Prisoners of Freedom

Prisoners of Freedom: Human Rights and the African Poor

Harri Englund
Copyright Date: 2006
Edition: 1
Pages: 260
https://www.jstor.org/stable/10.1525/j.ctt1ppjcm
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  • Book Info
    Prisoners of Freedom
    Book Description:

    In this vivid ethnography, Harri Englund investigates how ideas of freedom impede struggles against poverty and injustice in emerging democracies. Reaching beyond a narrow focus on the national elite,Prisoners of Freedomshows how foreign aid and human rights activism hamper the pursuit of democratic citizenship in Africa. The book explores how activists' aspirations of self-improvement, pursued under harsh economic conditions, find in the human rights discourse a new means to distinguish oneself from the poor masses. Among expatriates, the emphasis on abstract human rights avoids confrontations with the political and business elites. Drawing on long-term research among the Malawian poor, Englund brings to life the personal circumstances of Malawian human rights activists, their expatriate benefactors, and the urban and rural poor as he develops a fresh perspective on freedom-one that recognizes the significance of debt, obligation, and civil virtues.

    eISBN: 978-0-520-94009-3
    Subjects: Anthropology

Table of Contents

  1. Front Matter
    (pp. i-vi)
  2. Table of Contents
    (pp. vii-viii)
  3. Acknowledgments
    (pp. ix-x)
  4. List of Abbreviations
    (pp. xi-xii)
  5. Introduction
    (pp. 1-24)

    Politicians’ fervor either to denounce or to claim freedom can have surprisingly similar consequences for public debate. In the People’s Republic of China, denunciation has led to attempts to eliminate the concept itself. In 2005, the regime made it impossible for its citizens to use the words “freedom,” “democracy,” or “human rights” in weblogs or diaries posted on the Internet.¹ A new software package, developed by an enterprise in which Microsoft was reported to hold a 50 percent stake, produced automatic denials of these contentious concepts.

    Regimes sometimes choose to exercise control over hearts and minds through earnest approval rather...

  6. CHAPTER 1 The Situation of Human Rights: Debating Governance and Freedom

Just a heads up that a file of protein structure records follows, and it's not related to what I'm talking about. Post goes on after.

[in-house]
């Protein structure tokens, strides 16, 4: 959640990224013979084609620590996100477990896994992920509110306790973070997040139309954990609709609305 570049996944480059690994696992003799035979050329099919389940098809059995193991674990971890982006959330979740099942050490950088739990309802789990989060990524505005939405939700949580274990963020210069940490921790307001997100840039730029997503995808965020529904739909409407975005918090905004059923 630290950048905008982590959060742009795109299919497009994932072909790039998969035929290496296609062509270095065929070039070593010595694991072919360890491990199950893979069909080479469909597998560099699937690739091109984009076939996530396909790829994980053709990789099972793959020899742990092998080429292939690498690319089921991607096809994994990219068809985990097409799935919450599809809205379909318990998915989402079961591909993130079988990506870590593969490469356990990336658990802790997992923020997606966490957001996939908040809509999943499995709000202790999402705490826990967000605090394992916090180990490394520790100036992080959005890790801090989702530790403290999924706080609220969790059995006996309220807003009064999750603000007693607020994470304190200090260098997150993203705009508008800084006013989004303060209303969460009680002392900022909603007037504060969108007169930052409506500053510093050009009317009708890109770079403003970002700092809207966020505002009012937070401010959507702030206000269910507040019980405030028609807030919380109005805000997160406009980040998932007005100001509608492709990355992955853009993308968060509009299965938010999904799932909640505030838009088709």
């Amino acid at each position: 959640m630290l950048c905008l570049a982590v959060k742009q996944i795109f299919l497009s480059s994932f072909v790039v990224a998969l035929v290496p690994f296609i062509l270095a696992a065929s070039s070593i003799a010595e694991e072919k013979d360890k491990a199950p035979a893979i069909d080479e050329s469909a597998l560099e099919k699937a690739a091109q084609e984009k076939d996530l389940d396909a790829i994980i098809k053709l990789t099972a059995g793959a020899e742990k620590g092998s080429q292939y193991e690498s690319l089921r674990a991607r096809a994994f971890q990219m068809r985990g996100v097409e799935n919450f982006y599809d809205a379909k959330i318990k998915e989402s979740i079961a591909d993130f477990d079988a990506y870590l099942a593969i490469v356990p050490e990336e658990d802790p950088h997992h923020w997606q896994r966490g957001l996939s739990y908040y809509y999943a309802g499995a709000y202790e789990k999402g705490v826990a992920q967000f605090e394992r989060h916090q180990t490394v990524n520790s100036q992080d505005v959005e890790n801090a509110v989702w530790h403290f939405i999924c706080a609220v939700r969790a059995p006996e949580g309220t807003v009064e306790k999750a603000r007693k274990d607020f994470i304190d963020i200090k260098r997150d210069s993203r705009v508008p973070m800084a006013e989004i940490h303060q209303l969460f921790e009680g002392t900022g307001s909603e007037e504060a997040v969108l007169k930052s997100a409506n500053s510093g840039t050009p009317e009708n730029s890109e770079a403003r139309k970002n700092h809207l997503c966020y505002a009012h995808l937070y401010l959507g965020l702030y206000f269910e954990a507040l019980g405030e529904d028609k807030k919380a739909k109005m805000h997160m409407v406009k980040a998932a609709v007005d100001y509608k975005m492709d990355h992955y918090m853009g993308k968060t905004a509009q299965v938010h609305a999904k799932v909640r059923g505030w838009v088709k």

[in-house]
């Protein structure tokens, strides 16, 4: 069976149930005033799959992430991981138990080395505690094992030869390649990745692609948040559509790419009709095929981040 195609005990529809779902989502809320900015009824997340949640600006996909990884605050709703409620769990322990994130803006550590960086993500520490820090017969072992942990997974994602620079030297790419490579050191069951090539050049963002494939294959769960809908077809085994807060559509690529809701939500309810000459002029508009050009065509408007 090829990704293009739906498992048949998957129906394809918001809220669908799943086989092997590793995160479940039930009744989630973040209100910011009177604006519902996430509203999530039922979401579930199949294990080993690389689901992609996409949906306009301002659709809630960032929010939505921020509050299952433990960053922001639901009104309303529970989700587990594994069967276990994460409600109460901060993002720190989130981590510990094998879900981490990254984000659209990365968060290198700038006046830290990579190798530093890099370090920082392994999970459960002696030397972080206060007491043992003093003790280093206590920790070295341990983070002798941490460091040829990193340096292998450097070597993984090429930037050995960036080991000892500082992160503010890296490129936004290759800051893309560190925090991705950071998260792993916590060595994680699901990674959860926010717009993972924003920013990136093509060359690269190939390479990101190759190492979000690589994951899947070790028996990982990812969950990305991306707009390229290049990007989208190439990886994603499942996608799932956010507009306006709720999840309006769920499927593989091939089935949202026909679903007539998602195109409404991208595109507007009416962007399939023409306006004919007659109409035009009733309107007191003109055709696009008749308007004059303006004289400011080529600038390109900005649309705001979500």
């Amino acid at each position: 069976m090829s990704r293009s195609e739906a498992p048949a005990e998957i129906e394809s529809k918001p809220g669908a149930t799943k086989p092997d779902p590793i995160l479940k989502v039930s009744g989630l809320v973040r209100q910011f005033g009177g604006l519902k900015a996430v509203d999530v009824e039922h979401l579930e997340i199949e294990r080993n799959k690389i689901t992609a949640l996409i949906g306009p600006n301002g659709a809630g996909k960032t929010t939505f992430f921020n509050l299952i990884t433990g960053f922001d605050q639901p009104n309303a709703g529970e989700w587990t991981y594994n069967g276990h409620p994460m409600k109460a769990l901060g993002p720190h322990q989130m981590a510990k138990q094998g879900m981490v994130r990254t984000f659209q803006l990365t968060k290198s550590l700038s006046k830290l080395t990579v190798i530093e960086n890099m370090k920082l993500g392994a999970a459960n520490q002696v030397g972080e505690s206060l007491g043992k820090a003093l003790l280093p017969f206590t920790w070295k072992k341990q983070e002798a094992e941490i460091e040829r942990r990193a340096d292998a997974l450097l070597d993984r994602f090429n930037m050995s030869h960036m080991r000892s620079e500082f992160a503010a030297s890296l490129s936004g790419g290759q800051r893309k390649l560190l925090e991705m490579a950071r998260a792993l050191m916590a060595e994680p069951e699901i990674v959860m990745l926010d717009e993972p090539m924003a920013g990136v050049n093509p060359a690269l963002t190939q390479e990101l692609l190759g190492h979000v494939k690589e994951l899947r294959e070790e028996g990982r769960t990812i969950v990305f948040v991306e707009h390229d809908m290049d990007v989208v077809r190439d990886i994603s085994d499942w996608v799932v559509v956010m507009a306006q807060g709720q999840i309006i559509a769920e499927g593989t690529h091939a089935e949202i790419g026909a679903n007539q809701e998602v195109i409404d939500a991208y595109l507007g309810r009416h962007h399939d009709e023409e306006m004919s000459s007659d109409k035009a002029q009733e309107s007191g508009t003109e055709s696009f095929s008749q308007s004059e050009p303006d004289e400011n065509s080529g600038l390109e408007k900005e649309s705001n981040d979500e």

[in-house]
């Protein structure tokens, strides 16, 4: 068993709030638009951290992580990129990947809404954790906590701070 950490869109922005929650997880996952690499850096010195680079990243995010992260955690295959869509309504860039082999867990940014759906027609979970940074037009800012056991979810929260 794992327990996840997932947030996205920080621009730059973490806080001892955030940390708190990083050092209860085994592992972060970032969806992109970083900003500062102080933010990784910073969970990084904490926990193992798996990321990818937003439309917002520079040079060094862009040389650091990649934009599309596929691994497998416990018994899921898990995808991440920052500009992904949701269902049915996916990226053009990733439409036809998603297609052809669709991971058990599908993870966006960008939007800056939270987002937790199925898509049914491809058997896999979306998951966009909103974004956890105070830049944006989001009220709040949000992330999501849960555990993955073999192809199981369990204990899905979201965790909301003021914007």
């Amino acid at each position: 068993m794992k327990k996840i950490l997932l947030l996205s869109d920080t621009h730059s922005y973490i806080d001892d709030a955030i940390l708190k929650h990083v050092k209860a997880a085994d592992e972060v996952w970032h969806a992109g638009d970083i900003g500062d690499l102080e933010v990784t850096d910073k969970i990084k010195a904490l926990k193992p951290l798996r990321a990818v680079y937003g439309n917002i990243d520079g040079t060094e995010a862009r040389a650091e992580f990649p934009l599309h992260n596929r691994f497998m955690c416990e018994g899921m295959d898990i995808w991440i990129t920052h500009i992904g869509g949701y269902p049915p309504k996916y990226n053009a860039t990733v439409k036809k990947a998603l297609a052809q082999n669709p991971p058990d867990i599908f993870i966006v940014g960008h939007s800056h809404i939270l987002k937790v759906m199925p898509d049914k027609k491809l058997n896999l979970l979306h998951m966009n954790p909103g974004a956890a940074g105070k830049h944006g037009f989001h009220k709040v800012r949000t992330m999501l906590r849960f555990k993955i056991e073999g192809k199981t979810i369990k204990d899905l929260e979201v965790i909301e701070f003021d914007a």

(pp. 25-46)

    A Malawian human rights activist resisted my interest in the national language of his country by asking a sarcastic question. “Where will you go with it?”(mupita nacho kuti?), he asked, using Chichewa for the first time during our conversation, rather than English, Malawi’s official language. The activist saw little value in a foreigner’s efforts to master a language that was, in his view, confined to a small and predominantly poor population. Whereas English opened out a world of opportunities, Chichewa appeared to close it. It seemed natural for foreigners and educated Malawians to converse in the language of opportunities...

  7. CHAPTER 2 Rights as Freedoms: Translating Human Rights
    (pp. 47-69)

    Contemplating human rights in the abstract is a luxury that only the most isolated occupants of the ivory tower can afford. People generally articulate, claim, and resist human rights in real-life situations. Moral or cultural relativism does not need to underlie the view that the understandings of human rights are particular. Their particularity is evident not only in relativist arguments but also in the ways in which official definitions of human rights can be highly selective. Whereas the Universal Declaration of Human Rights, for example, recognizes civil, political, social, and economic rights alike, various governments have emphasized only some rights...

  8. CHAPTER 3 The Hidden Lessons of Civic Education: Training the Torchbearers
    (pp. 70-98)

    The translation of human rights documents is only a preliminary step in spreading the new messages. In countries where illiteracy is common and even the literate have limited access to reading materials, human rights advocates must devise various methods in order to get their messages across. These methods are deployed in civic education, a major component in the work of human rights advocates across Africa. Civic education during Malawi’s first decade of democracy targeted ordinary people as citizens whose awareness of human rights was deemed to be deficient. Its methods attempted to create a spirit of informality, stressing the need...